I can think of three second-best strategies which, on their face, yield moralities at least as reasonable as anything advanced in the name of privileged access - without pretending to overcome the conceptual gap (already mentioned) in any illicit way. First of all, if the post-Darwinian argument is conceded, then there cannot be any natural norms of the moral sort directly confirmable from details regarding human nature (at whatever emergent level functional selves first appear - a fortiori, at the biological level). But if so, then the standing of would-be moral injunctions regarding matters like abortion, homosexuality, divorce, the use of drugs, the care of children and the like cannot be read off human nature.
This is not to claim that there are no reasonable constraints to impose on second-best moralities: there are, but promoting them does not oblige us to suppose that our proposals are not themselves constructions within our own artifactual world - and that they must earn their way there. Secondly, every society that lives by a generally accepted sittlich code is bound to have some conception -partially formed by the appraisal of operatively comparable proposals among other societies (in addition to its own) - to regarding “the greatest evils” to be shunned and “the least goods” to be secured, consistent with the first constraint: these will be valid in second-best terms, if any proposals are, almost without regard to how they vary from society to society.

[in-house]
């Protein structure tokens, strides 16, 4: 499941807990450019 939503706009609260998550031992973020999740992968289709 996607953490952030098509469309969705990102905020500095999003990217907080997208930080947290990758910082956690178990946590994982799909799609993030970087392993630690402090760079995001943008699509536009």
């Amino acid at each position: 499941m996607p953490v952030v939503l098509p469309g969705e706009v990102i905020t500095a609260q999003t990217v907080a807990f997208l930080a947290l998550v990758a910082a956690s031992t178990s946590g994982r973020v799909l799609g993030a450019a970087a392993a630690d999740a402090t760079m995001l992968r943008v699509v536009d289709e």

We are bound to appraise them in terms of the viability of actual societies in accord with material conditions, historical orientation, technological capacities, sheer imagination and self-discipline: for instance, regarding the care of children, personal security, adequate nourishment, medical provisions, education, and the like. And, thirdly, provisions of the second sort (just mentioned) will require a reasoned grasp of the social organization of responsibilities and services that answer to what we may call our prudential needs, which are not moral values themselves but very general motivational concerns that cannot be entirely absent from our sittlich life or from whatever we envision as a candidate second-best morality. Our prudential needs do not entail moral goods. But it is implausible, given our original premises, to suppose that an objective second-best morality will not go some distance along the lines fen joining the fulfillment (in some realistic measure) of selected prudential needs cast in terms (say) of our second sort of constraint. But to concede this sort of defense is to grasp its unsuspected resources without violating morality’s artifactual nature.
An objective morality, then, is a second-best morality that satisfies the constraints of the constructivist sort just sampled or of others of a similar kind But it does so under the shadow of being profoundly self-deceptive.
-  2 Joseph Zalman Margolis — Temple University, Philadelphia — radical historicist,he has published many books critical of the central assumptions of Westernphilosophy, and has elaborated a robust form of relativism.